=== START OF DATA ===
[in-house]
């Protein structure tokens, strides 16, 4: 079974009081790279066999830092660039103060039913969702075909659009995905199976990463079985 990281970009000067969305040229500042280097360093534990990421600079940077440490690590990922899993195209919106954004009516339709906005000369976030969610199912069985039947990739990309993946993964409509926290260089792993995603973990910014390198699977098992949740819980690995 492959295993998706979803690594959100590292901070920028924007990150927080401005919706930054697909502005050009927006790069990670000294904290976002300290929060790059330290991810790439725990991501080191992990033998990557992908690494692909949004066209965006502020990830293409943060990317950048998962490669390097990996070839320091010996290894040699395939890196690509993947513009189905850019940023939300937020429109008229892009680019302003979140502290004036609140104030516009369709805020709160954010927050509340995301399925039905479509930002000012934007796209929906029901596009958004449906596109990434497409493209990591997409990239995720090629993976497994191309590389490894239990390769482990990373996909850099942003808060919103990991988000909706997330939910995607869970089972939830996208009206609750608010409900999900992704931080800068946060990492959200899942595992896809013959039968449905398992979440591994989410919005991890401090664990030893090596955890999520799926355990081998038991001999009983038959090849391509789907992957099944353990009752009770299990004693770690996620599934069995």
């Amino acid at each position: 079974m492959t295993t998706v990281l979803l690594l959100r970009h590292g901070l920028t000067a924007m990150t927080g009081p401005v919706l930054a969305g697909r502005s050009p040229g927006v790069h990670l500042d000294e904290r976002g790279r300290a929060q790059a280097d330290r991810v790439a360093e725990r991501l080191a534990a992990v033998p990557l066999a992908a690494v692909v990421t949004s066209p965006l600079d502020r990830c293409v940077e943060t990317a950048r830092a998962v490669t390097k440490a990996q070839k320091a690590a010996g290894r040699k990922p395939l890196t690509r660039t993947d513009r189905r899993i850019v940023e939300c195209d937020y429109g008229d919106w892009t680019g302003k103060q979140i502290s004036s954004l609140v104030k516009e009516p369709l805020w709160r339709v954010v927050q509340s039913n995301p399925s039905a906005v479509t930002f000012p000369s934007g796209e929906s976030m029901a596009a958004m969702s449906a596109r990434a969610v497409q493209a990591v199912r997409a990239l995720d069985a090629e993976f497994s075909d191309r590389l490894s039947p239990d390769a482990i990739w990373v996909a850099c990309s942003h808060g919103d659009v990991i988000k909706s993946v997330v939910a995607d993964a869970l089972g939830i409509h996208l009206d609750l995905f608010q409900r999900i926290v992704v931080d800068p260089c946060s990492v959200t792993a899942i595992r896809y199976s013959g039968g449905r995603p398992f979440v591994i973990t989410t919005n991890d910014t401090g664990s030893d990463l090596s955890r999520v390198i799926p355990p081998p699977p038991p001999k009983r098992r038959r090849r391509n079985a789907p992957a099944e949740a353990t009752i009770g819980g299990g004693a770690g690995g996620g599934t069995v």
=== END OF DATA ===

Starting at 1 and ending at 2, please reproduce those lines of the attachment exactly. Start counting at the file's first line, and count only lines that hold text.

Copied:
[in-house]
């Protein structure tokens, strides 16, 4: 079974009081790279066999830092660039103060039913969702075909659009995905199976990463079985 990281970009000067969305040229500042280097360093534990990421600079940077440490690590990922899993195209919106954004009516339709906005000369976030969610199912069985039947990739990309993946993964409509926290260089792993995603973990910014390198699977098992949740819980690995 492959295993998706979803690594959100590292901070920028924007990150927080401005919706930054697909502005050009927006790069990670000294904290976002300290929060790059330290991810790439725990991501080191992990033998990557992908690494692909949004066209965006502020990830293409943060990317950048998962490669390097990996070839320091010996290894040699395939890196690509993947513009189905850019940023939300937020429109008229892009680019302003979140502290004036609140104030516009369709805020709160954010927050509340995301399925039905479509930002000012934007796209929906029901596009958004449906596109990434497409493209990591997409990239995720090629993976497994191309590389490894239990390769482990990373996909850099942003808060919103990991988000909706997330939910995607869970089972939830996208009206609750608010409900999900992704931080800068946060990492959200899942595992896809013959039968449905398992979440591994989410919005991890401090664990030893090596955890999520799926355990081998038991001999009983038959090849391509789907992957099944353990009752009770299990004693770690996620599934069995």